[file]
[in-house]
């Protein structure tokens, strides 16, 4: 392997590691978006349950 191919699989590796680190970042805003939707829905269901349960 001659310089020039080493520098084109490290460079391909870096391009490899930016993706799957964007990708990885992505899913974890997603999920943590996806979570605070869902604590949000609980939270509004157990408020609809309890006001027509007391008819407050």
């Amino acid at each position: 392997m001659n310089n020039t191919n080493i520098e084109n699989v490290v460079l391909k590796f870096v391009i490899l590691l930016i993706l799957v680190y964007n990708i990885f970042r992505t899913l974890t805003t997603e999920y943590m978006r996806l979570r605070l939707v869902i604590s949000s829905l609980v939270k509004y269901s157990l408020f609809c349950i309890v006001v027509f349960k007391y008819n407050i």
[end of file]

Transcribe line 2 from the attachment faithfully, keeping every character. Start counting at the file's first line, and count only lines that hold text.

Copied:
């Protein structure tokens, strides 16, 4: 392997590691978006349950 191919699989590796680190970042805003939707829905269901349960 001659310089020039080493520098084109490290460079391909870096391009490899930016993706799957964007990708990885992505899913974890997603999920943590996806979570605070869902604590949000609980939270509004157990408020609809309890006001027509007391008819407050």